With just a tiny extra bit of work—a single flag to distinguish UserMethods from PublicMethods, and a tiny bit of glue for each interface, you multiply the power of your application. The ROI on this pattern is extraordinary. It really is a rare gem. You do not see this kind of return often.

Benefit: Scriptability

You've also now done the bulk of the work to make a high level scriptable language for your application. You've identified the core methods and a script can be as simple as a text sequence listing the methods to call, along with any user inputs. Your UserMethods are a DSL for your application.

Benefit: Scripted Regression Testing

Your new UserMethod DSL can be very helpful when writing regression testing on situations a user ran into. A user's entire workflow can now be thought of as a sequence of UserMethod calls. You can log those and get automated repro steps. Or if logs are not available, you can listen to their case report and likely transcribe it into your UserMethod DSL. For example, below is a regression test to verify that a "Did You Mean" message appears after a sequence of user commands.

Benefit: As a Design Aide

When ideating, it can be helpful to ask "what UserMethod(s) are we missing"?

When editing, it is helpful to scan your entire UserMethod list and prune the commands that aren't popular or aren't needed, along with any resulting dead code.

Benefit: Rapid Prototyping

Getting GUI's right can be challenging and time consuming. There are severe space constraints and changes can have significant ripple effects. You often do a lot of work to nail the visuals for a new component which then sees little usage in the wild. It can be helpful to build the UserMethod first, expose it in a Command Palette or via Keyboard Shortcut Interface, and only if it then proves to be useful, design it into the GUI. I guess if you wanted to be extremely cost conscious you could add UserMethods that simply alert a user to "Coming Soon" before you even decide to implement it.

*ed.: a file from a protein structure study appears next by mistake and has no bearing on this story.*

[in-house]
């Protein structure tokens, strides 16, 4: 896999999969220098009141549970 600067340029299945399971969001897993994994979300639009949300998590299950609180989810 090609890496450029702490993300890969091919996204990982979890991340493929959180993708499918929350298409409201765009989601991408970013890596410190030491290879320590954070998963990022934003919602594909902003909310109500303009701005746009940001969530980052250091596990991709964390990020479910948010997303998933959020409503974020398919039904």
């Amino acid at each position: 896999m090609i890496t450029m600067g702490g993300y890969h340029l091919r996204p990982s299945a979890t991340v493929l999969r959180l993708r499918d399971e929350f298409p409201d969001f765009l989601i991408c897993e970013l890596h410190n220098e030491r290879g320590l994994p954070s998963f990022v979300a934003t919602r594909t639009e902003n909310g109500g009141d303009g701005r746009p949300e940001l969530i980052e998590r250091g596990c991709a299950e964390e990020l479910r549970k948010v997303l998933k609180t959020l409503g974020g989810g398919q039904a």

Benefit: Documentation

I find it helpful when reading application code to pay special attention to UserMethods. After all, these functions are why the application exists in the first place. That little extra flag provides a strong signal to the reader that these are key paths in an application.

Benefit: Analytics

You can easily add analytics to your whole application once you've tagged your UserMethods. In the past I've done it simply by adding a single line of code to a UserMethod decorator.


Is this an original idea?

Heck no. I picked up this pattern years ago. Probably from colleagues, or books, or by reading other's code. I forget exactly how many times I've read about it, under what names. I'm sure there are thirty two existing names for this pattern. I'm sure 9 of those even have Wikipedia articles. But this pattern is so magical, so so so helpful, I do not think I will be wasting anyone's time by bringing it up again in my own terms.

I've tried a lot of things, like having Command classes, or Application classes, and I've found the concept of function level UserMethods to be a killer pattern in my day-to-day work. You can always graduate to more fine separation later.

All that being said, I'm sure someone has written a much better piece that would jive better with my experience, and so would appreciate links to all related ideas. I'm always open to Pull Requests (or emails)!

Shouldn't this level of abstraction be done at the class level and not method level?

Isn't it better instead to have an "Application" class, where all public methods are considered to be UserMethods? I won't argue against that. However, it's not always clear where to draw the lines, especially in the early days of a project, and it's much easier to build such classes later if you've clearly delinated your UserMethods along the way.

Aren't UserMethods just a subset of PublicMethods?

Yes. But they are a special category of PublicMethod and it's a distinction worth making. You want all your UserMethods available programmatically like the rest of your PublicMethods (for example, when writing tests), but you wouldn't want to show your users all PublicMethods in something like a Command Palette.